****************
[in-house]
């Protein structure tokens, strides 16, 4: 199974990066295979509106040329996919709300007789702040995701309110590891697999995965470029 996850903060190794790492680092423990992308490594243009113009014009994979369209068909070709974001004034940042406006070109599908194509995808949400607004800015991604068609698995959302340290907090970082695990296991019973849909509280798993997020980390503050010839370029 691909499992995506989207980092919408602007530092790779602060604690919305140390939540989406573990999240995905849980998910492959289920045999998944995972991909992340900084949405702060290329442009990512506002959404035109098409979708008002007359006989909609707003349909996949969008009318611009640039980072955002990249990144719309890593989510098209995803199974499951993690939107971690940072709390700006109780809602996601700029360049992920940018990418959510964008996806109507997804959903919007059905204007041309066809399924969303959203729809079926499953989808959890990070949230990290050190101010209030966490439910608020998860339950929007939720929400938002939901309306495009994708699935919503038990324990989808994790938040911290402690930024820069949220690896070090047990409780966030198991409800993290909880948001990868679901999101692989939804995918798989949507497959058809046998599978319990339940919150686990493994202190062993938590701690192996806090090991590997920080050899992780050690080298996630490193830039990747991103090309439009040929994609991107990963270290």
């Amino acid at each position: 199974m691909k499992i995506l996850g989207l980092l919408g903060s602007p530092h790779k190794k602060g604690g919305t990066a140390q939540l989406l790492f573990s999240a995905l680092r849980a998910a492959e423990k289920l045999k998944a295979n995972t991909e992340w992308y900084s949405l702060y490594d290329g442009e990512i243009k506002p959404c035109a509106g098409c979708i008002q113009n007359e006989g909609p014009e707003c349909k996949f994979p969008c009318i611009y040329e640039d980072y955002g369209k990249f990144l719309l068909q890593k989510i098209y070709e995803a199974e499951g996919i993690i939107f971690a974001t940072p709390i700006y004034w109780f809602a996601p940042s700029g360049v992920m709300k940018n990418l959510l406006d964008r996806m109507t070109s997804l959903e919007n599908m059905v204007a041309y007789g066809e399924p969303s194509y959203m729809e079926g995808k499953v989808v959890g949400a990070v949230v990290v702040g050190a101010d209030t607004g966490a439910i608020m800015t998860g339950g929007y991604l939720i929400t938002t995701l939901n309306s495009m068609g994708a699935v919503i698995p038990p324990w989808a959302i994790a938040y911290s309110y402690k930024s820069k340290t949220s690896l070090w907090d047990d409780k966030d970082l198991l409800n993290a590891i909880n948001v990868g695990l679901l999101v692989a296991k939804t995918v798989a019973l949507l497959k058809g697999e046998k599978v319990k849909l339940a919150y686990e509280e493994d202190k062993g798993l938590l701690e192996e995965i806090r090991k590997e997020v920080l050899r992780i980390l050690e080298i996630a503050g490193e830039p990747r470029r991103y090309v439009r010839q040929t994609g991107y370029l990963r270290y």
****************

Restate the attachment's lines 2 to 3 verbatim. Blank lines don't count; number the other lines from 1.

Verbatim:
């Protein structure tokens, strides 16, 4: 199974990066295979509106040329996919709300007789702040995701309110590891697999995965470029 996850903060190794790492680092423990992308490594243009113009014009994979369209068909070709974001004034940042406006070109599908194509995808949400607004800015991604068609698995959302340290907090970082695990296991019973849909509280798993997020980390503050010839370029 691909499992995506989207980092919408602007530092790779602060604690919305140390939540989406573990999240995905849980998910492959289920045999998944995972991909992340900084949405702060290329442009990512506002959404035109098409979708008002007359006989909609707003349909996949969008009318611009640039980072955002990249990144719309890593989510098209995803199974499951993690939107971690940072709390700006109780809602996601700029360049992920940018990418959510964008996806109507997804959903919007059905204007041309066809399924969303959203729809079926499953989808959890990070949230990290050190101010209030966490439910608020998860339950929007939720929400938002939901309306495009994708699935919503038990324990989808994790938040911290402690930024820069949220690896070090047990409780966030198991409800993290909880948001990868679901999101692989939804995918798989949507497959058809046998599978319990339940919150686990493994202190062993938590701690192996806090090991590997920080050899992780050690080298996630490193830039990747991103090309439009040929994609991107990963270290």
């Amino acid at each position: 199974m691909k499992i995506l996850g989207l980092l919408g903060s602007p530092h790779k190794k602060g604690g919305t990066a140390q939540l989406l790492f573990s999240a995905l680092r849980a998910a492959e423990k289920l045999k998944a295979n995972t991909e992340w992308y900084s949405l702060y490594d290329g442009e990512i243009k506002p959404c035109a509106g098409c979708i008002q113009n007359e006989g909609p014009e707003c349909k996949f994979p969008c009318i611009y040329e640039d980072y955002g369209k990249f990144l719309l068909q890593k989510i098209y070709e995803a199974e499951g996919i993690i939107f971690a974001t940072p709390i700006y004034w109780f809602a996601p940042s700029g360049v992920m709300k940018n990418l959510l406006d964008r996806m109507t070109s997804l959903e919007n599908m059905v204007a041309y007789g066809e399924p969303s194509y959203m729809e079926g995808k499953v989808v959890g949400a990070v949230v990290v702040g050190a101010d209030t607004g966490a439910i608020m800015t998860g339950g929007y991604l939720i929400t938002t995701l939901n309306s495009m068609g994708a699935v919503i698995p038990p324990w989808a959302i994790a938040y911290s309110y402690k930024s820069k340290t949220s690896l070090w907090d047990d409780k966030d970082l198991l409800n993290a590891i909880n948001v990868g695990l679901l999101v692989a296991k939804t995918v798989a019973l949507l497959k058809g697999e046998k599978v319990k849909l339940a919150y686990e509280e493994d202190k062993g798993l938590l701690e192996e995965i806090r090991k590997e997020v920080l050899r992780i980390l050690e080298i996630a503050g490193e830039p990747r470029r991103y090309v439009r010839q040929t994609g991107y370029l990963r270290y």